Fourthly, we need to get serious about serving Him. Let’s get this straight, turning up at church is not serving God. We can only truly serve God once we have got to know Him and we can only get to know Him once we have acknowledged Him as Lord and Saviour and invited Him into our hearts.   Once we have a relationship with God, He will then lead us and show us how, when and where He wants us to serve Him. This is a big obstacle for many people because we don’t want to be told what to do. We want to be in charge and we want to make our own decisions. But it is impossible to be a Christian and be our own boss. It is impossible to serve Christ and only go where we want to go and do what we want to do. It just doesn’t work like that. He has to be in charge, He has to be number one. If we look at our lives and wonder why God has never really used us, the answer most certainly is that it is because we have not let Him! To begin with, when we were a young Christian, God tried to gently lead us, but every step of the way we thought we knew best, and now look at us, we no longer know God’s leading and our life for Him is but a pale shadow of what it could have been. But don’t despair, whether we are 18 or 80 it is not too late. All we have to do is acknowledge our sin and rededicate our lives to God, to allow Him to come into our hearts and lives and then when He asks us to do something we do it! He will never ask us to do something without helping us and giving us the power to do it. Yes it will mean leaving our comfort zones but He is with us and as St. Paul said “If God is for us who can ever be against us?” (Rom. 8:31b).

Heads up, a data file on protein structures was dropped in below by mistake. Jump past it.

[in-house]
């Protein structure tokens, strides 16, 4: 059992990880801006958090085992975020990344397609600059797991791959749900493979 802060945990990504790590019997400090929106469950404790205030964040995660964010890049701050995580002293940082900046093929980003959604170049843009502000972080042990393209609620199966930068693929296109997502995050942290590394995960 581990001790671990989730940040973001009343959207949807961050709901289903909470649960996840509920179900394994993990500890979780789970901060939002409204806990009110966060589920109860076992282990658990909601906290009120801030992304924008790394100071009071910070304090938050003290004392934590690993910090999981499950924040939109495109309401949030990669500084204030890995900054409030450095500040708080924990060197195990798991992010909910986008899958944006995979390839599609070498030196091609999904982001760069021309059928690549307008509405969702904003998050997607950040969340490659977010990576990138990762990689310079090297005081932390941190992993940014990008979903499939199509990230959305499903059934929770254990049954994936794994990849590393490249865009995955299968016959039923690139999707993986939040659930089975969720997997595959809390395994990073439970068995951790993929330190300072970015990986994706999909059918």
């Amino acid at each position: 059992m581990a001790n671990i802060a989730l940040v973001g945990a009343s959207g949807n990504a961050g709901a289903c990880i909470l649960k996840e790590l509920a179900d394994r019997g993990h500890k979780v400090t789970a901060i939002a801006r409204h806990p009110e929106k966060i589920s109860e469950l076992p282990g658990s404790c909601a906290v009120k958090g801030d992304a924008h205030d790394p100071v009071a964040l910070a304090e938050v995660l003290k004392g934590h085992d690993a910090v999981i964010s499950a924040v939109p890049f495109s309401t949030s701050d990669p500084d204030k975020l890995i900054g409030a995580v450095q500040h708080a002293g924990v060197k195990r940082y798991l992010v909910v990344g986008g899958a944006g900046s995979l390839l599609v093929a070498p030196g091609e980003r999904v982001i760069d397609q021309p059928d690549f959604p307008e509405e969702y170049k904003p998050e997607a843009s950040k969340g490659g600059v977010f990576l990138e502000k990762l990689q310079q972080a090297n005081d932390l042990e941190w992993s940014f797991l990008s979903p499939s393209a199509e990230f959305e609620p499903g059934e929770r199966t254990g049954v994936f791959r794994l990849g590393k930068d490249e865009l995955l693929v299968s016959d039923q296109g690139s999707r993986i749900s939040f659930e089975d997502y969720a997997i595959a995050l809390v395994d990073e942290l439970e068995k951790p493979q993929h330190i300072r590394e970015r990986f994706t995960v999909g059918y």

Where is our Passion? Where is our commitment?

Benjamin Kwashi, a Christian leader from Jos, Nigeria, tells the following story of how the gospel came to his part of the country: